The world’s first SEC-registered cryptocurrency exchange may be just around the corner. As detailed in their October 24 Form 8-K, subsidiary tZERO has entered into a joint venture with The Argon Group and RenGen LLC to launch a U.S. registered Alternative Trading System (“ATS”) for digital tokens. If successful, the tZERO ATS may represent a monumental development in the evolving landscape of blockchain-based fundraising by providing secondary market liquidity for ICO tokens affirmatively offered and sold as securities.  

tZERO’s potential importance to the token ecosystem emerges from the context of the uncertain regulatory environment in which ICOs operate today. If ICO tokens are “securities” they are subject to the federal securities laws; yet whether any particular token constitutes a security turns on a case-by-case determination that must be made in accordance with the economic realities of a given transaction.

Lacking much clear, unequivocal guidance, potential ICO issuers are left in a quandary. Depending on the characteristics of the tokens, the network they operate on, and the manner in which they are offered and sold, ICO tokens may – or may not – be securities.

So far, most ICO issuers have responded with attempts to avoid the securities laws by designing tokens that do not possess security-like features, and instead derive value from various forms of actual or supposed utility. To further insulate issuers from legal risk, these so-called “utility tokens” have been coupled with creative offering structures, of which the SAFT is the most recent example.

There are a number of drawbacks to approaches designed to avoid or end-around the securities laws. Indications from the SEC signal that it may be difficult if not impossible to conduct any unregistered ICO without running afoul of the securities laws, regardless of the characteristics of the underlying tokens. Further, a series of class action complaints demonstrate that regulatory enforcement is not the only, or perhaps even the most immediate, operational threat to ICO issuers. Even the SAFT structure has come under criticism. Meanwhile, lacking any rights in or claims against the issuing entity, many existing utility tokens arguably possess little real value beyond their ability to fetch ever-higher prices on the secondary market due to the emergence of a dangerous speculative bubble.

Thus, it seems at least some ICO issuers could benefit from registering their tokens as securities or selling them pursuant to an exemption. Doing so would provide issuers with greater certainty; a more stable foundation upon which they can build out their projects (and perhaps sleep a bit more soundly at night). It would give developers freedom to program tokens with an array of functionalities that they may otherwise be tempted to avoid, such as ownership, dividend and liquidation rights, or coupons and redemption schedules. Investors may respond positively, and pay a meaningful premium, for tokens that are presumed more legitimate and reliable because issued in connection with the SEC’s uniform disclosure requirements. Such ICOs might even provide issuers with access to certain markets they may otherwise be unable to reach, such as institutional capital prohibited by organizational documents or applicable regulation from investing in the unregistered and non-exempt ICOs that are common today.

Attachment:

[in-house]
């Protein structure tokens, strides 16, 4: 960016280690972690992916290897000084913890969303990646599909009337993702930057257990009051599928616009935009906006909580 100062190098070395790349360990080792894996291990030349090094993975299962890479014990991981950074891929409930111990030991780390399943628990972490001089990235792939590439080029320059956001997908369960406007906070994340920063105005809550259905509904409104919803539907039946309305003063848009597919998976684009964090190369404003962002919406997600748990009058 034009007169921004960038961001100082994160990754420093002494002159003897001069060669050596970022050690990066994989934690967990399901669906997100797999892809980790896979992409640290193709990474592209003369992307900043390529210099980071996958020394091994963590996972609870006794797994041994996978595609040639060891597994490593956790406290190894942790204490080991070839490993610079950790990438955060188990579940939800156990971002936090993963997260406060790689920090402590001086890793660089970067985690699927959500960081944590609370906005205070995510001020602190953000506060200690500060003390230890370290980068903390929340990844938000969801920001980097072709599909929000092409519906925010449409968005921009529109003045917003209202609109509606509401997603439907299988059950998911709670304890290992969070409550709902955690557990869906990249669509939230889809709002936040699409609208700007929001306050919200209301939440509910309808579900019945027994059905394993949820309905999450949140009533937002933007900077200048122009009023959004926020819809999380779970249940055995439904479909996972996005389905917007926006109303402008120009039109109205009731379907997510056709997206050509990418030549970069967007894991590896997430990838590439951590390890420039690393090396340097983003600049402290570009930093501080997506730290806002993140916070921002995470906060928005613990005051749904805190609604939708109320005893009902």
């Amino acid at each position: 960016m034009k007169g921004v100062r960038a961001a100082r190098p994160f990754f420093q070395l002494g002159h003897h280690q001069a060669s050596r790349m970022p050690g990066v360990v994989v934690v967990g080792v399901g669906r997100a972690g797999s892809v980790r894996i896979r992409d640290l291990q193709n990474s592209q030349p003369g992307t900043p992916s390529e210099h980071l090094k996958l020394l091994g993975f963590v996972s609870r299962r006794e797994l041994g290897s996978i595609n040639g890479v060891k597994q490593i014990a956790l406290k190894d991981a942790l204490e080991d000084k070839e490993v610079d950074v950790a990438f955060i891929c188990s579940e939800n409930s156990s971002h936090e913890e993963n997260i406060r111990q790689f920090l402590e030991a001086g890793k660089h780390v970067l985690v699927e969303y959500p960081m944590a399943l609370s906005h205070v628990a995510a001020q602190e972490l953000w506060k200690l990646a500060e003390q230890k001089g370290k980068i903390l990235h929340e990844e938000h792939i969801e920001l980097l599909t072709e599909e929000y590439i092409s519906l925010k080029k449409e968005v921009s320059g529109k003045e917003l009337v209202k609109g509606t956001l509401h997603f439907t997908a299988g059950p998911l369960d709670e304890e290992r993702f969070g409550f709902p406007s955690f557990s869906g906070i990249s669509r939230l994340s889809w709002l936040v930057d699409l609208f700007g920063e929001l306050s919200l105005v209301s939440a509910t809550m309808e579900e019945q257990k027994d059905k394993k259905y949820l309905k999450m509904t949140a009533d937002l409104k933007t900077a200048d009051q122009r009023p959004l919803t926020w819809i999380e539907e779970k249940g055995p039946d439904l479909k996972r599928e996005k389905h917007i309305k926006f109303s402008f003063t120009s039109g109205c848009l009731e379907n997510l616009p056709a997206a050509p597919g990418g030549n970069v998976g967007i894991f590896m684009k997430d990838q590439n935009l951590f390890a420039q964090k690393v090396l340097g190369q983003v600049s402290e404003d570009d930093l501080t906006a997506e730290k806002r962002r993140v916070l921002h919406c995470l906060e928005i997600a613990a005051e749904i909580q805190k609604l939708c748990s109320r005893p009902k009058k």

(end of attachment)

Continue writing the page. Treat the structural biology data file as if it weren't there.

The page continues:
So why haven’t we seen more ICOs that self-identify their tokens as securities and sell them accordingly?

To be sure, the requirements for compliance with securities laws are too costly or constraining for many issuers – and may be particularly problematic for certain distributed applications that rely upon the free and ready transferability of their tokens in order to properly function. But there is currently an additional important and often under-appreciated problem that besets such an approach: an utter lack of secondary market liquidity for tokens that are explicitly and undeniably also securities.

According to the SEC, any exchange platform that facilitates transactions in tokenized securities must register as a national securities exchange or operate pursuant to an exemption. This bars any unregistered, non-exempt secondary trading platform – i.e., every cryptocurrency exchange in operation today – from listing tokens that are offered and sold as securities.

tZERO promises to fill this void. As a registered ATS, tZERO would provide access to secondary market liquidity for ICO tokens brought to market through proper SEC processes. The existence of such a platform could change the calculus for many developers considering designing tokens with security-like characteristics or offering their tokens as securities via avenues such as Regulation A+, Regulation CF and Regulation D. Additionally, other registered exchanges are sure to be created if tZERO takes off, perhaps even bearing further technological capabilities in order to establish competitive advantage.

While there will most certainly be barriers to full-fledged adoption, the tZERO experiment is a live illustration of the dialectical relationship between regulation and innovation, which just may dramatically alter the landscape of blockchain-based fundraising as we know it today.